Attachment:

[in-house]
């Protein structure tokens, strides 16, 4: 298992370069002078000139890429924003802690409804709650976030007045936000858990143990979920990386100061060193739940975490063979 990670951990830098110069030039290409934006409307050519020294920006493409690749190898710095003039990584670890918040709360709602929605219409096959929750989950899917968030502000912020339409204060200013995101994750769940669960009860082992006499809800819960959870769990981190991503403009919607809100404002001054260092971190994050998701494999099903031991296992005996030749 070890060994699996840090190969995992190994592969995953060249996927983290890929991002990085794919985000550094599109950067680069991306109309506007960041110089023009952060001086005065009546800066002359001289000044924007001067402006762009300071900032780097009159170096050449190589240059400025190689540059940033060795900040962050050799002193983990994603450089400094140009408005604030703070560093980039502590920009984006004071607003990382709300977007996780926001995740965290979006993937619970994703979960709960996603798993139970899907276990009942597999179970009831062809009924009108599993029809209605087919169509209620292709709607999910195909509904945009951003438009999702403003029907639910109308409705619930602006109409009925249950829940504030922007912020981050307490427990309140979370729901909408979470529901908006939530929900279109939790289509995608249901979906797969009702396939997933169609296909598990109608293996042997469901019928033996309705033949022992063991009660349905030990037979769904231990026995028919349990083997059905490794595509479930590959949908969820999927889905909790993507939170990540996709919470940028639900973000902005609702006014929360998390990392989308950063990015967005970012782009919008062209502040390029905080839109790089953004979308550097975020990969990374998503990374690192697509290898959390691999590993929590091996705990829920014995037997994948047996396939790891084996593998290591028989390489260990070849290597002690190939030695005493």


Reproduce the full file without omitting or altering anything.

[in-house]
């Protein structure tokens, strides 16, 4: 298992370069002078000139890429924003802690409804709650976030007045936000858990143990979920990386100061060193739940975490063979 990670951990830098110069030039290409934006409307050519020294920006493409690749190898710095003039990584670890918040709360709602929605219409096959929750989950899917968030502000912020339409204060200013995101994750769940669960009860082992006499809800819960959870769990981190991503403009919607809100404002001054260092971190994050998701494999099903031991296992005996030749 070890060994699996840090190969995992190994592969995953060249996927983290890929991002990085794919985000550094599109950067680069991306109309506007960041110089023009952060001086005065009546800066002359001289000044924007001067402006762009300071900032780097009159170096050449190589240059400025190689540059940033060795900040962050050799002193983990994603450089400094140009408005604030703070560093980039502590920009984006004071607003990382709300977007996780926001995740965290979006993937619970994703979960709960996603798993139970899907276990009942597999179970009831062809009924009108599993029809209605087919169509209620292709709607999910195909509904945009951003438009999702403003029907639910109308409705619930602006109409009925249950829940504030922007912020981050307490427990309140979370729901909408979470529901908006939530929900279109939790289509995608249901979906797969009702396939997933169609296909598990109608293996042997469901019928033996309705033949022992063991009660349905030990037979769904231990026995028919349990083997059905490794595509479930590959949908969820999927889905909790993507939170990540996709919470940028639900973000902005609702006014929360998390990392989308950063990015967005970012782009919008062209502040390029905080839109790089953004979308550097975020990969990374998503990374690192697509290898959390691999590993929590091996705990829920014995037997994948047996396939790891084996593998290591028989390489260990070849290597002690190939030695005493």